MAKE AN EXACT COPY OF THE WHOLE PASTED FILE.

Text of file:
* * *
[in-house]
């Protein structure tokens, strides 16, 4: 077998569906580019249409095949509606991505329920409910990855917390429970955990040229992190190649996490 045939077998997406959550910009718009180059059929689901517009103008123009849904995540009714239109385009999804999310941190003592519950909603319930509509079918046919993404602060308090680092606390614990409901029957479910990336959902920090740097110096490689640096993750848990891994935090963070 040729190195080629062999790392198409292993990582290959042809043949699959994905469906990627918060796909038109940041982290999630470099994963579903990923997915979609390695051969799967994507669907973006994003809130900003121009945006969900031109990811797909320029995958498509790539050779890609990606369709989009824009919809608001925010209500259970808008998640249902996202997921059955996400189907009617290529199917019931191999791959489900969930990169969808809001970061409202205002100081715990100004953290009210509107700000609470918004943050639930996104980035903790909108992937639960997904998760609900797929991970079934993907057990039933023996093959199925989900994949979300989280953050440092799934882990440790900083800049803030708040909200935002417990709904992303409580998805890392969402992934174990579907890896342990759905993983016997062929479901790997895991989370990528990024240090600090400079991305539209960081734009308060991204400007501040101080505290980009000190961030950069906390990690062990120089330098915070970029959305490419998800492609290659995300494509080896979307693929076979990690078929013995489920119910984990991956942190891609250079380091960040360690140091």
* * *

[in-house]
């Protein structure tokens, strides 16, 4: 077998569906580019249409095949509606991505329920409910990855917390429970955990040229992190190649996490 045939077998997406959550910009718009180059059929689901517009103008123009849904995540009714239109385009999804999310941190003592519950909603319930509509079918046919993404602060308090680092606390614990409901029957479910990336959902920090740097110096490689640096993750848990891994935090963070 040729190195080629062999790392198409292993990582290959042809043949699959994905469906990627918060796909038109940041982290999630470099994963579903990923997915979609390695051969799967994507669907973006994003809130900003121009945006969900031109990811797909320029995958498509790539050779890609990606369709989009824009919809608001925010209500259970808008998640249902996202997921059955996400189907009617290529199917019931191999791959489900969930990169969808809001970061409202205002100081715990100004953290009210509107700000609470918004943050639930996104980035903790909108992937639960997904998760609900797929991970079934993907057990039933023996093959199925989900994949979300989280953050440092799934882990440790900083800049803030708040909200935002417990709904992303409580998805890392969402992934174990579907890896342990759905993983016997062929479901790997895991989370990528990024240090600090400079991305539209960081734009308060991204400007501040101080505290980009000190961030950069906390990690062990120089330098915070970029959305490419998800492609290659995300494509080896979307693929076979990690078929013995489920119910984990991956942190891609250079380091960040360690140091």